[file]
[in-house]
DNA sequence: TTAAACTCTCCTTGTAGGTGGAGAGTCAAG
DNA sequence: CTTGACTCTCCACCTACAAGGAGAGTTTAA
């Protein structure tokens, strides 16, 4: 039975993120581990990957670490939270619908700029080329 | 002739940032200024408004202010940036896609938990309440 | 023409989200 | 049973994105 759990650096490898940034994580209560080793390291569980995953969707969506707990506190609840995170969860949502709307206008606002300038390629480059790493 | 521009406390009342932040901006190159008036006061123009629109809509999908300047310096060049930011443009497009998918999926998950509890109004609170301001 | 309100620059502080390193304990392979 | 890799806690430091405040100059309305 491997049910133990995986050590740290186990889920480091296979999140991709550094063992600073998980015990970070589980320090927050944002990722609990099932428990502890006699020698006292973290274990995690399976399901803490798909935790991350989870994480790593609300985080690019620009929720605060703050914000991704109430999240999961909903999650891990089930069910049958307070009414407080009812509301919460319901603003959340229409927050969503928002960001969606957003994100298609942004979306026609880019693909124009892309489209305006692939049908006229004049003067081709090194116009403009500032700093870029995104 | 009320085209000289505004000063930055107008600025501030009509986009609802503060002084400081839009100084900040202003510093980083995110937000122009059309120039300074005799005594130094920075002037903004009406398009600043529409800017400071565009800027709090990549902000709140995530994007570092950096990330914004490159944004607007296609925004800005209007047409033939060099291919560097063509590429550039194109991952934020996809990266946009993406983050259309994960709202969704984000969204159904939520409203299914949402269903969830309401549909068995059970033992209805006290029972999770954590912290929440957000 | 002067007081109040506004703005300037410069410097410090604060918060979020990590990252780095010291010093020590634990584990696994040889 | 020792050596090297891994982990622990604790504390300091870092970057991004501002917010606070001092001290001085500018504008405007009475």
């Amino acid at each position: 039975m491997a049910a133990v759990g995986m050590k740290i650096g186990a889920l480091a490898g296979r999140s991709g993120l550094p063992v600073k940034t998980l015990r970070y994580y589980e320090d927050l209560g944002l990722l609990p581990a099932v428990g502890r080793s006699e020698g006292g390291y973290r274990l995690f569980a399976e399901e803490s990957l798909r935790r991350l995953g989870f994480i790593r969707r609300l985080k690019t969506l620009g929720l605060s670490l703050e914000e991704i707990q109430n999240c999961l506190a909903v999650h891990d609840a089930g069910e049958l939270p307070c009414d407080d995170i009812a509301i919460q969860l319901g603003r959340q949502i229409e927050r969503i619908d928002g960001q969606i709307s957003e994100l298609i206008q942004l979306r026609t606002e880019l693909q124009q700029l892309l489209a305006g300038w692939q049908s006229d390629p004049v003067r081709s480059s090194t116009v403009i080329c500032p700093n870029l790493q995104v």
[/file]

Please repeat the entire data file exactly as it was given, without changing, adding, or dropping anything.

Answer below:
[in-house]
DNA sequence: TTAAACTCTCCTTGTAGGTGGAGAGTCAAG
DNA sequence: CTTGACTCTCCACCTACAAGGAGAGTTTAA
């Protein structure tokens, strides 16, 4: 039975993120581990990957670490939270619908700029080329 | 002739940032200024408004202010940036896609938990309440 | 023409989200 | 049973994105 759990650096490898940034994580209560080793390291569980995953969707969506707990506190609840995170969860949502709307206008606002300038390629480059790493 | 521009406390009342932040901006190159008036006061123009629109809509999908300047310096060049930011443009497009998918999926998950509890109004609170301001 | 309100620059502080390193304990392979 | 890799806690430091405040100059309305 491997049910133990995986050590740290186990889920480091296979999140991709550094063992600073998980015990970070589980320090927050944002990722609990099932428990502890006699020698006292973290274990995690399976399901803490798909935790991350989870994480790593609300985080690019620009929720605060703050914000991704109430999240999961909903999650891990089930069910049958307070009414407080009812509301919460319901603003959340229409927050969503928002960001969606957003994100298609942004979306026609880019693909124009892309489209305006692939049908006229004049003067081709090194116009403009500032700093870029995104 | 009320085209000289505004000063930055107008600025501030009509986009609802503060002084400081839009100084900040202003510093980083995110937000122009059309120039300074005799005594130094920075002037903004009406398009600043529409800017400071565009800027709090990549902000709140995530994007570092950096990330914004490159944004607007296609925004800005209007047409033939060099291919560097063509590429550039194109991952934020996809990266946009993406983050259309994960709202969704984000969204159904939520409203299914949402269903969830309401549909068995059970033992209805006290029972999770954590912290929440957000 | 002067007081109040506004703005300037410069410097410090604060918060979020990590990252780095010291010093020590634990584990696994040889 | 020792050596090297891994982990622990604790504390300091870092970057991004501002917010606070001092001290001085500018504008405007009475």
């Amino acid at each position: 039975m491997a049910a133990v759990g995986m050590k740290i650096g186990a889920l480091a490898g296979r999140s991709g993120l550094p063992v600073k940034t998980l015990r970070y994580y589980e320090d927050l209560g944002l990722l609990p581990a099932v428990g502890r080793s006699e020698g006292g390291y973290r274990l995690f569980a399976e399901e803490s990957l798909r935790r991350l995953g989870f994480i790593r969707r609300l985080k690019t969506l620009g929720l605060s670490l703050e914000e991704i707990q109430n999240c999961l506190a909903v999650h891990d609840a089930g069910e049958l939270p307070c009414d407080d995170i009812a509301i919460q969860l319901g603003r959340q949502i229409e927050r969503i619908d928002g960001q969606i709307s957003e994100l298609i206008q942004l979306r026609t606002e880019l693909q124009q700029l892309l489209a305006g300038w692939q049908s006229d390629p004049v003067r081709s480059s090194t116009v403009i080329c500032p700093n870029l790493q995104v």